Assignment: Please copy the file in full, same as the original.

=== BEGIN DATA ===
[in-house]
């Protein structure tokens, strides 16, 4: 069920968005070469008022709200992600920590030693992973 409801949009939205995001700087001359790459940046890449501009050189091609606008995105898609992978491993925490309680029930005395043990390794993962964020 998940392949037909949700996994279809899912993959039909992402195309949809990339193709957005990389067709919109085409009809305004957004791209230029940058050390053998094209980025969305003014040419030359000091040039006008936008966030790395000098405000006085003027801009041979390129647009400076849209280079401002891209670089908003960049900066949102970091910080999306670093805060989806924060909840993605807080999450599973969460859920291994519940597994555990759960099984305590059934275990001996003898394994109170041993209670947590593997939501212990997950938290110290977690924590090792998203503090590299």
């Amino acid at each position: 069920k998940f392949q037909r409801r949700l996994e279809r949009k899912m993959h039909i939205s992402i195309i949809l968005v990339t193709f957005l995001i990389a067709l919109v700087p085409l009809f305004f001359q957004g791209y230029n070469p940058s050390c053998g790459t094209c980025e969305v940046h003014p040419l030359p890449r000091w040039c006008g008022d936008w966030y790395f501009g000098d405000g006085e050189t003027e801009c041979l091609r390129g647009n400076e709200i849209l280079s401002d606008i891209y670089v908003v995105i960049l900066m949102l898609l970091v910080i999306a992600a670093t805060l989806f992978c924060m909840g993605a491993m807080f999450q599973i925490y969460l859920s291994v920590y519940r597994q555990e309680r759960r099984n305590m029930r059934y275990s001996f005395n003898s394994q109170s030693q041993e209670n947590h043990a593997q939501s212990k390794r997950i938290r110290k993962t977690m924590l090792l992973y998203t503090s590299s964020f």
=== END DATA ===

[in-house]
């Protein structure tokens, strides 16, 4: 069920968005070469008022709200992600920590030693992973 409801949009939205995001700087001359790459940046890449501009050189091609606008995105898609992978491993925490309680029930005395043990390794993962964020 998940392949037909949700996994279809899912993959039909992402195309949809990339193709957005990389067709919109085409009809305004957004791209230029940058050390053998094209980025969305003014040419030359000091040039006008936008966030790395000098405000006085003027801009041979390129647009400076849209280079401002891209670089908003960049900066949102970091910080999306670093805060989806924060909840993605807080999450599973969460859920291994519940597994555990759960099984305590059934275990001996003898394994109170041993209670947590593997939501212990997950938290110290977690924590090792998203503090590299």
């Amino acid at each position: 069920k998940f392949q037909r409801r949700l996994e279809r949009k899912m993959h039909i939205s992402i195309i949809l968005v990339t193709f957005l995001i990389a067709l919109v700087p085409l009809f305004f001359q957004g791209y230029n070469p940058s050390c053998g790459t094209c980025e969305v940046h003014p040419l030359p890449r000091w040039c006008g008022d936008w966030y790395f501009g000098d405000g006085e050189t003027e801009c041979l091609r390129g647009n400076e709200i849209l280079s401002d606008i891209y670089v908003v995105i960049l900066m949102l898609l970091v910080i999306a992600a670093t805060l989806f992978c924060m909840g993605a491993m807080f999450q599973i925490y969460l859920s291994v920590y519940r597994q555990e309680r759960r099984n305590m029930r059934y275990s001996f005395n003898s394994q109170s030693q041993e209670n947590h043990a593997q939501s212990k390794r997950i938290r110290k993962t977690m924590l090792l992973y998203t503090s590299s964020f």